A double shooting happened in Northwest Baltimore last week. I was riding with the officer who took charge of the scene – commonly know as the “Primary” – and got to witness the whole operation.
The main job of the Primary is to control the scene. When a shooting occurs, EVERYONE rushes over. A typical shooting scene has many moving parts:
- The first responders arrive and begin to assess and render aid. Usually, police arrive first and stabilize until the medics gets there.
- The next few officers lock down the scene with crime tape and start canvassing for clues, shell casings and other victims.
- The medics stabilize the victim(s) on scene or transports them to a local hospital.
- The homicide detectives and crime scene technicians respond and begin their investigation.
- The scene is processed, photographed and then cleaned up.
As you can imagine, a large amount of people are involved. That’s where the Primary comes in. They become the on-scene coordinator and all information flows through them. This makes for a fantastic learning experience about leadership and crisis management.
Generally, police officers are Type A personality and like to be proactive. As each officer arrives on scene, they look for what needs to be done. The first officer will check on the victim, the second one will block off the street and start hanging crime tape, the third will start looking for witnesses, and so on…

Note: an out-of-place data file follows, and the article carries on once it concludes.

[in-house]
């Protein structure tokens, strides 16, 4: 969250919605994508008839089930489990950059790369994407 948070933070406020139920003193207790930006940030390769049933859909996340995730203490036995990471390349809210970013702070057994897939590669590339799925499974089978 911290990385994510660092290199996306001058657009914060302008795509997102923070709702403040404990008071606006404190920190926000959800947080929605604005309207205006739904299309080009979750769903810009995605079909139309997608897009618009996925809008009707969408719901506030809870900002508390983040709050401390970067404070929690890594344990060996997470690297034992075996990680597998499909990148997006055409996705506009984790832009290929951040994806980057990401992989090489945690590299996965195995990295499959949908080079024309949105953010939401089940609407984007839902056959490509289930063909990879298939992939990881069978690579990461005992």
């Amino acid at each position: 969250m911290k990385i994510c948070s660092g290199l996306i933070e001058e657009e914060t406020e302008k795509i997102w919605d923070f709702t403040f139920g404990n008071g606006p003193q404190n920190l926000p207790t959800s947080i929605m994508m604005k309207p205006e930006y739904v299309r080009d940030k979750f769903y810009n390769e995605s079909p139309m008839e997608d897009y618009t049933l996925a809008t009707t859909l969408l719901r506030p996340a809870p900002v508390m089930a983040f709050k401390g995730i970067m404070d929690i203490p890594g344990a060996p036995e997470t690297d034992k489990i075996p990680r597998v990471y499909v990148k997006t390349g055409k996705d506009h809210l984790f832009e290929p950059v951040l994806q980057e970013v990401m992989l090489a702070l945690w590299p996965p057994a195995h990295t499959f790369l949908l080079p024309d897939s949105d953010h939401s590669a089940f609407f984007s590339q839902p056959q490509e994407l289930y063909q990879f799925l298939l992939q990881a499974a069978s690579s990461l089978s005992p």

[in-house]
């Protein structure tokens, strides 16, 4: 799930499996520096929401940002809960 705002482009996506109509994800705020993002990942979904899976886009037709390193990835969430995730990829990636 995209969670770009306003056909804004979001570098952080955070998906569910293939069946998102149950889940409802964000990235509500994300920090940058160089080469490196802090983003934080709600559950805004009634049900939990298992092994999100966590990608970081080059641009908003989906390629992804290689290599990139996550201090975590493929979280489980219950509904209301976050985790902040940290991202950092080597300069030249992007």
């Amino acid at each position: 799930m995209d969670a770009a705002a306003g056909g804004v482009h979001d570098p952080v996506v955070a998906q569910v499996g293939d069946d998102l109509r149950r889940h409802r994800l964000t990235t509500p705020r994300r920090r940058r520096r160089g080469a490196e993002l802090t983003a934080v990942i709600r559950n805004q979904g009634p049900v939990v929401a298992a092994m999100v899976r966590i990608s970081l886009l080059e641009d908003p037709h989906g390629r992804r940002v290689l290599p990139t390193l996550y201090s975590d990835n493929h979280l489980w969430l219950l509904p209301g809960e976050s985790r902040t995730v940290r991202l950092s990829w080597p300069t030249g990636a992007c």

To be a productive employee, don’t go where you’re not needed. It doesn’t take three people to print a proposal so don’t hang around the printer. Go make another sale or devote your time to a useful activity. Be helpful.
Follow The Leader
The Primary is there to keep things under control. When the homicide detectives show up, they don’t want to hear three different officers telling them parts of the story. Having all the information flow through one source is the most efficient way to process a highly-detailed investigation.
Your boss/leader is there for a reason. One person making decisions is what a company needs. Follow your leader and let them take charge.
Step Up To The Plate
This was only the second time this officer was Primary but that didn’t matter. A job needed to be done and he was there to do it. When there’s 2 bodies lying on the pavement, you learn quickly. Make the call to your supervisor and learn what to do but NEVER back down from a task.
It’s trial by (gun)fire.